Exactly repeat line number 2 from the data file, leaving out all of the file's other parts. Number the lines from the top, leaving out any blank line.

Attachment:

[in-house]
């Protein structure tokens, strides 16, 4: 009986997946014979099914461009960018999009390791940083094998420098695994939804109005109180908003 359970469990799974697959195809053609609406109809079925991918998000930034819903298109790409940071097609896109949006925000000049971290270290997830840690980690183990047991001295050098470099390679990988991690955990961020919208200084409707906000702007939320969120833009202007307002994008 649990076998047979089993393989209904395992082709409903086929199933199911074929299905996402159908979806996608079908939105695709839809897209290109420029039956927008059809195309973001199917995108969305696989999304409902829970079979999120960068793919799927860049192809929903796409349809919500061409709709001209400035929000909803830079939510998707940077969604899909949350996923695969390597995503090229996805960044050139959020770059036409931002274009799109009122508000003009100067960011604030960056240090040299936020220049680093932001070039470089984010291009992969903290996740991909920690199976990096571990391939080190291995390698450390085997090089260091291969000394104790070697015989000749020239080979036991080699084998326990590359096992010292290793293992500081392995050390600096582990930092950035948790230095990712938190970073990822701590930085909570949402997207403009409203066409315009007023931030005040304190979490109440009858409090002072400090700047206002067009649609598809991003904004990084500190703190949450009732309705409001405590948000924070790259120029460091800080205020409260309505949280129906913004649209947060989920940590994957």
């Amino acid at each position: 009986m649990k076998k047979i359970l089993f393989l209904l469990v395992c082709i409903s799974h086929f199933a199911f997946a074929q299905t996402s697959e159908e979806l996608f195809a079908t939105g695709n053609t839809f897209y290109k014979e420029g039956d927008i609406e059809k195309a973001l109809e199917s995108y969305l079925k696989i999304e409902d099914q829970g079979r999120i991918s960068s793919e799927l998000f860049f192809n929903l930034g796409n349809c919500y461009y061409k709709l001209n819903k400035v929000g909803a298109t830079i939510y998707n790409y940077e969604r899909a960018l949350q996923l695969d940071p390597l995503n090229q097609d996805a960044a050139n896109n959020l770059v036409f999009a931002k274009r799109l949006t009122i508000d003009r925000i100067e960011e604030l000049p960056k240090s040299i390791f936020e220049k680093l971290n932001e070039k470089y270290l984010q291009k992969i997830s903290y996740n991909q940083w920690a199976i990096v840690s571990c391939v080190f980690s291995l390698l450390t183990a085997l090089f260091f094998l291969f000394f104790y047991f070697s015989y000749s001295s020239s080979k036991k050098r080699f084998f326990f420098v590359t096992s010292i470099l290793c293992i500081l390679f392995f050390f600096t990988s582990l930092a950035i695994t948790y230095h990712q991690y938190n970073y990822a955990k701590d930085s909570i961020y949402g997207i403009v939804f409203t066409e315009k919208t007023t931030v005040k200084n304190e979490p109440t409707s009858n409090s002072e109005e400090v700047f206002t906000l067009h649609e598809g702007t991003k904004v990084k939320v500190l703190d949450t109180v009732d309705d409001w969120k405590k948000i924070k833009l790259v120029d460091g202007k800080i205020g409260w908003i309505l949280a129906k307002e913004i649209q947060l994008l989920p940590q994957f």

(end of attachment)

């Protein structure tokens, strides 16, 4: 009986997946014979099914461009960018999009390791940083094998420098695994939804109005109180908003 359970469990799974697959195809053609609406109809079925991918998000930034819903298109790409940071097609896109949006925000000049971290270290997830840690980690183990047991001295050098470099390679990988991690955990961020919208200084409707906000702007939320969120833009202007307002994008 649990076998047979089993393989209904395992082709409903086929199933199911074929299905996402159908979806996608079908939105695709839809897209290109420029039956927008059809195309973001199917995108969305696989999304409902829970079979999120960068793919799927860049192809929903796409349809919500061409709709001209400035929000909803830079939510998707940077969604899909949350996923695969390597995503090229996805960044050139959020770059036409931002274009799109009122508000003009100067960011604030960056240090040299936020220049680093932001070039470089984010291009992969903290996740991909920690199976990096571990391939080190291995390698450390085997090089260091291969000394104790070697015989000749020239080979036991080699084998326990590359096992010292290793293992500081392995050390600096582990930092950035948790230095990712938190970073990822701590930085909570949402997207403009409203066409315009007023931030005040304190979490109440009858409090002072400090700047206002067009649609598809991003904004990084500190703190949450009732309705409001405590948000924070790259120029460091800080205020409260309505949280129906913004649209947060989920940590994957």